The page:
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World War Z (3D Blu-ray Review)

19 Sep, 2013 By: John Latchem

Box Office $201.87 million
$29.99 DVD, $39.99 Blu-ray, $49.99 3D BD combo
Rated ‘PG-13’ for intense frightening zombie sequences, violence and disturbing images.
Stars Brad Pitt, Mireille Enos, Daniella Kertesz, James Badge Dale, Ludi Boeken, Fana Mokoena, Peter Capaldi, Matthew Fox, David Morse.

With its similarities to a certain megahit zombie-apocalypse show, World War Z might be more aptly titled The Running Dead. The film’s plot runs through the bullet points of the undead-fighting checklist we’ve come to know on “The Walking Dead,” except these zombies are faster and we get to see the global impact of the plague.

Because World War Z sticks to the basics, fans of the genre will likely find it an effective and entertaining zombie thriller.

It begins quietly enough, with former U.N. investigator Gerry Lane (Brad Pitt) out for a casual drive with his family in Philadelphia when zombies overrun the city. With reports of similar attacks all over the world, Gerry’s old pals at the United Nations are able to get his family safely aboard a flotilla in the Atlantic Ocean, in exchange for Gerry helping to hunt down patient zero with hopes of finding a cure.

It’s here the film adopts its most engaging aspect, transforming into an intriguing procedural as Gerry follows the clues to determine the best defense against the zombie hordes. His mission leads to Israel, which has erected giant walls to hold off any attacks. That the zombies might find a way to breach the defenses is not unexpected in a movie such as this, and the chaos that ensues is probably World War Z’s best sequence.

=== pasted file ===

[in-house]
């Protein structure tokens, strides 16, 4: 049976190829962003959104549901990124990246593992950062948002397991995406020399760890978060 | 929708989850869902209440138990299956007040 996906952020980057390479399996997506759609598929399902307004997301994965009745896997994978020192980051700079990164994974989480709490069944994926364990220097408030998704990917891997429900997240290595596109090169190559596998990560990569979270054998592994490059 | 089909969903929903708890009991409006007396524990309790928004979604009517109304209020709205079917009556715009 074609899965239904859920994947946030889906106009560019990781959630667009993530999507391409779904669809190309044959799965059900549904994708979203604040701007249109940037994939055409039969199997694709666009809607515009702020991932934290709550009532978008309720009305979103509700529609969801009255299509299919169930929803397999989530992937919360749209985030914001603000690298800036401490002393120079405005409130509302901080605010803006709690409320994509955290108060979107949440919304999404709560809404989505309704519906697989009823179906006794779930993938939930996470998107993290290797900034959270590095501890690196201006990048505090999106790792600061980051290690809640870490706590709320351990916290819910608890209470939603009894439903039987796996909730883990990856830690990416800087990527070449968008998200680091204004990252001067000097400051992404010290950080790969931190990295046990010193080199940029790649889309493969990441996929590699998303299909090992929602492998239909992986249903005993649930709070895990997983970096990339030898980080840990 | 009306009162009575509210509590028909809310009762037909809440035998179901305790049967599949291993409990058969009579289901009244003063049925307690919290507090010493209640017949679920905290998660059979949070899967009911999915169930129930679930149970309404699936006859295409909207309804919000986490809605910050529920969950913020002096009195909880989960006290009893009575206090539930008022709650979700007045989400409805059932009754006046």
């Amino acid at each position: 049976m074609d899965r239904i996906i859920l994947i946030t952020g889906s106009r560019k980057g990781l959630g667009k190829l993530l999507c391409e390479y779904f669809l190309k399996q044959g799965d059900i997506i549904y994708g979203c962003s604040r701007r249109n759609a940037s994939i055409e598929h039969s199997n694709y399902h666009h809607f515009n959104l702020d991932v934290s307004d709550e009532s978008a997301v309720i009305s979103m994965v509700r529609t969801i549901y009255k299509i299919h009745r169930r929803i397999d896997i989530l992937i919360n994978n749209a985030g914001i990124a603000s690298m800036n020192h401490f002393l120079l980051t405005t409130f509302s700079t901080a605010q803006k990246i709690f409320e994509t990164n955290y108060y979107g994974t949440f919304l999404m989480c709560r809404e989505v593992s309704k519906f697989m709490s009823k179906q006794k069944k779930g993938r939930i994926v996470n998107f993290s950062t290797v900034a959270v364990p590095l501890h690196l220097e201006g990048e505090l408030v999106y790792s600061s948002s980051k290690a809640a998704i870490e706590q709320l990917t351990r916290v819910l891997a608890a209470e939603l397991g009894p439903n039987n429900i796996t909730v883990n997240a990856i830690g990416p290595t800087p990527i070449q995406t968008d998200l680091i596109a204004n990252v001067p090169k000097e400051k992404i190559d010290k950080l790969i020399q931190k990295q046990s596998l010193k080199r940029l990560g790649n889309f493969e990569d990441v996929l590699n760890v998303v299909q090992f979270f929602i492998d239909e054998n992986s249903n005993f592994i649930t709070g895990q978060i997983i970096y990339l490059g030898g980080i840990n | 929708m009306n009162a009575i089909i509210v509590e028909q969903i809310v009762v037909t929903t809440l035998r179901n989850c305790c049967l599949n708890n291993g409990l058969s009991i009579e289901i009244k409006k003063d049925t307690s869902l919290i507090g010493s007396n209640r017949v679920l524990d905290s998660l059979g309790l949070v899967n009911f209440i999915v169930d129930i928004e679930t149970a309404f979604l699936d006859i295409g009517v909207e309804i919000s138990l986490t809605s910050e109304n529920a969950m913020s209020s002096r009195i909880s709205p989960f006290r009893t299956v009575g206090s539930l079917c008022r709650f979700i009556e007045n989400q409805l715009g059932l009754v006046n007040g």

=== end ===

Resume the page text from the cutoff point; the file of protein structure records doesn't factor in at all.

Part of the fun is seeing recognizable actors pop up in small roles to help Gerry along the way (one, representing the unintentional meta-reference of the moment, involves new “Doctor Who” star Peter Capaldi turning up at the World Health Organization — credited as W.H.O. doctor).

The final act rests on a discovery that is a bit convenient, if not outright implausible (as much as the word “implausible” can apply to a movie about a zombie plague), but works to give the story a satisfying conclusion without cutting off room for a sequel.

The movie’s production problems have been well documented, from its deviation from the source material (the original Max Brooks novel was structured as a series of diaries from the survivors 10 years later), to writing and filming a whole new third act. If you didn’t know any of this beforehand, you wouldn’t get a sense of it on the disc, not only because the movie comes together as well as it does, but also that the only extras on the disc are a few watered-down featurettes that don’t delve into anything that could have gone wrong. According to most reports, the film was going to end with a massive battle in Russia, and ending with Gerry beginning to search for his family. Only remnants of this plotline remain in the final film, most notably Matthew Fox in a bare-bones role as a soldier who helps Gerry’s wife.

Letting the extras take an honest look at the production would have really elevated the home video release by giving fans a fascinating glimpse at the filmmaking process. As it is, the most interesting of the featurettes focuses on the science behind zombies.

The Blu-ray includes an extended cut that runs seven minutes longer, mostly adding graphic footage that would have tested the ‘PG-13’ rating. From a narrative standpoint, this is the better version. Those with the ability to view the 3D version, however, will have a dilemma, since the 3D effects do a good job amplifying the perception of danger.

Since the 3D version is the theatrical cut, the choice basically comes down to the 3D version for a more-visceral experience or the more brutal extended cut in 2D. Both are effective.

About the Author: John Latchem

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